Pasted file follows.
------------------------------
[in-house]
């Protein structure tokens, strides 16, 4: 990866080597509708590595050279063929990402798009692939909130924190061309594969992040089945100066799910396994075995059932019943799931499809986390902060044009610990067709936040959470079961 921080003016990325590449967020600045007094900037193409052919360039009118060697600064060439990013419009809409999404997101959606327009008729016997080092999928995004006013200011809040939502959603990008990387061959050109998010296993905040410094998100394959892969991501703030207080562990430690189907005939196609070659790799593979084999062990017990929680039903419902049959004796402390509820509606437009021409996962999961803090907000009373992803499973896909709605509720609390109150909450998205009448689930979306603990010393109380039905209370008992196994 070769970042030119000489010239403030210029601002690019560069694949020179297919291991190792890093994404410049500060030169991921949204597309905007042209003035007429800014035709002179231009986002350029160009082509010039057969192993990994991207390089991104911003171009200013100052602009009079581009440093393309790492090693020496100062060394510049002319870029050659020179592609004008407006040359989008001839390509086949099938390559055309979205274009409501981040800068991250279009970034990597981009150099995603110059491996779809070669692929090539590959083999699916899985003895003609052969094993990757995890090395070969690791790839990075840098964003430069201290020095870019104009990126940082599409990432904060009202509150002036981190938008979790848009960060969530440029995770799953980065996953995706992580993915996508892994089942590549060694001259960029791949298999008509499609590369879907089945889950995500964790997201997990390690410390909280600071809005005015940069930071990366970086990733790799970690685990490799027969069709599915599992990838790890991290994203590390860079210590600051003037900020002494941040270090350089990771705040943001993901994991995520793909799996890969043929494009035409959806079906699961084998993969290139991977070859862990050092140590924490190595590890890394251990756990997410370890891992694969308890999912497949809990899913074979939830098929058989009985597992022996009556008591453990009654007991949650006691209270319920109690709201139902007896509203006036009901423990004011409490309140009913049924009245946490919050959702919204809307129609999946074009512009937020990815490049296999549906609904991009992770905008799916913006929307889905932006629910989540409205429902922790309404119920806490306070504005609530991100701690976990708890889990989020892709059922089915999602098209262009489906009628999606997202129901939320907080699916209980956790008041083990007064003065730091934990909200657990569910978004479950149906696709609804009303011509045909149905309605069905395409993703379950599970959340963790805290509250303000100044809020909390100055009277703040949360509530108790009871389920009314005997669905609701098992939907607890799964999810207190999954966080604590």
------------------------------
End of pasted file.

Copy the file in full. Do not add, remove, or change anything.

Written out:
[in-house]
């Protein structure tokens, strides 16, 4: 990866080597509708590595050279063929990402798009692939909130924190061309594969992040089945100066799910396994075995059932019943799931499809986390902060044009610990067709936040959470079961 921080003016990325590449967020600045007094900037193409052919360039009118060697600064060439990013419009809409999404997101959606327009008729016997080092999928995004006013200011809040939502959603990008990387061959050109998010296993905040410094998100394959892969991501703030207080562990430690189907005939196609070659790799593979084999062990017990929680039903419902049959004796402390509820509606437009021409996962999961803090907000009373992803499973896909709605509720609390109150909450998205009448689930979306603990010393109380039905209370008992196994 070769970042030119000489010239403030210029601002690019560069694949020179297919291991190792890093994404410049500060030169991921949204597309905007042209003035007429800014035709002179231009986002350029160009082509010039057969192993990994991207390089991104911003171009200013100052602009009079581009440093393309790492090693020496100062060394510049002319870029050659020179592609004008407006040359989008001839390509086949099938390559055309979205274009409501981040800068991250279009970034990597981009150099995603110059491996779809070669692929090539590959083999699916899985003895003609052969094993990757995890090395070969690791790839990075840098964003430069201290020095870019104009990126940082599409990432904060009202509150002036981190938008979790848009960060969530440029995770799953980065996953995706992580993915996508892994089942590549060694001259960029791949298999008509499609590369879907089945889950995500964790997201997990390690410390909280600071809005005015940069930071990366970086990733790799970690685990490799027969069709599915599992990838790890991290994203590390860079210590600051003037900020002494941040270090350089990771705040943001993901994991995520793909799996890969043929494009035409959806079906699961084998993969290139991977070859862990050092140590924490190595590890890394251990756990997410370890891992694969308890999912497949809990899913074979939830098929058989009985597992022996009556008591453990009654007991949650006691209270319920109690709201139902007896509203006036009901423990004011409490309140009913049924009245946490919050959702919204809307129609999946074009512009937020990815490049296999549906609904991009992770905008799916913006929307889905932006629910989540409205429902922790309404119920806490306070504005609530991100701690976990708890889990989020892709059922089915999602098209262009489906009628999606997202129901939320907080699916209980956790008041083990007064003065730091934990909200657990569910978004479950149906696709609804009303011509045909149905309605069905395409993703379950599970959340963790805290509250303000100044809020909390100055009277703040949360509530108790009871389920009314005997669905609701098992939907607890799964999810207190999954966080604590």